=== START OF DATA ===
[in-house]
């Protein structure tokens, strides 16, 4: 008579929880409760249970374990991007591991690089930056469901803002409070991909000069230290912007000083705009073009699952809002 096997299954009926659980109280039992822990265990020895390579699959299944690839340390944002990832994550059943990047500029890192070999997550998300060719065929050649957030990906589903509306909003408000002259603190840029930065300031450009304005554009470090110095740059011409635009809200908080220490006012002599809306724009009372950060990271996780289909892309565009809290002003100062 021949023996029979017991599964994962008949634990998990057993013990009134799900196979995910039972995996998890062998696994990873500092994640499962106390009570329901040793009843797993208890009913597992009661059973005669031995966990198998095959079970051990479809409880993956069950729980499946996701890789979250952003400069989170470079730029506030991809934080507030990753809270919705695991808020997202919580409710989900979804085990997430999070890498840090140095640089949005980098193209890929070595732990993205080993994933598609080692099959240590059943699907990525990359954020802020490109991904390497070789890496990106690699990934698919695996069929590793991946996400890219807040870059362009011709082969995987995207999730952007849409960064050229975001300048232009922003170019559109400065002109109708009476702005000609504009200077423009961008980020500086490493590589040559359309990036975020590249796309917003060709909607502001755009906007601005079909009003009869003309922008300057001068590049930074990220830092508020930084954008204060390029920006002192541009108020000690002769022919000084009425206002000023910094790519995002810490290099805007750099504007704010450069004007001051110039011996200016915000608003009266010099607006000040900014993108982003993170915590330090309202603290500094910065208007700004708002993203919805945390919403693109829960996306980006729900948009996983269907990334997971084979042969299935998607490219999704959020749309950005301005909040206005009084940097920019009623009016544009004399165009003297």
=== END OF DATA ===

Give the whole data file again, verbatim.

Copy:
[in-house]
């Protein structure tokens, strides 16, 4: 008579929880409760249970374990991007591991690089930056469901803002409070991909000069230290912007000083705009073009699952809002 096997299954009926659980109280039992822990265990020895390579699959299944690839340390944002990832994550059943990047500029890192070999997550998300060719065929050649957030990906589903509306909003408000002259603190840029930065300031450009304005554009470090110095740059011409635009809200908080220490006012002599809306724009009372950060990271996780289909892309565009809290002003100062 021949023996029979017991599964994962008949634990998990057993013990009134799900196979995910039972995996998890062998696994990873500092994640499962106390009570329901040793009843797993208890009913597992009661059973005669031995966990198998095959079970051990479809409880993956069950729980499946996701890789979250952003400069989170470079730029506030991809934080507030990753809270919705695991808020997202919580409710989900979804085990997430999070890498840090140095640089949005980098193209890929070595732990993205080993994933598609080692099959240590059943699907990525990359954020802020490109991904390497070789890496990106690699990934698919695996069929590793991946996400890219807040870059362009011709082969995987995207999730952007849409960064050229975001300048232009922003170019559109400065002109109708009476702005000609504009200077423009961008980020500086490493590589040559359309990036975020590249796309917003060709909607502001755009906007601005079909009003009869003309922008300057001068590049930074990220830092508020930084954008204060390029920006002192541009108020000690002769022919000084009425206002000023910094790519995002810490290099805007750099504007704010450069004007001051110039011996200016915000608003009266010099607006000040900014993108982003993170915590330090309202603290500094910065208007700004708002993203919805945390919403693109829960996306980006729900948009996983269907990334997971084979042969299935998607490219999704959020749309950005301005909040206005009084940097920019009623009016544009004399165009003297």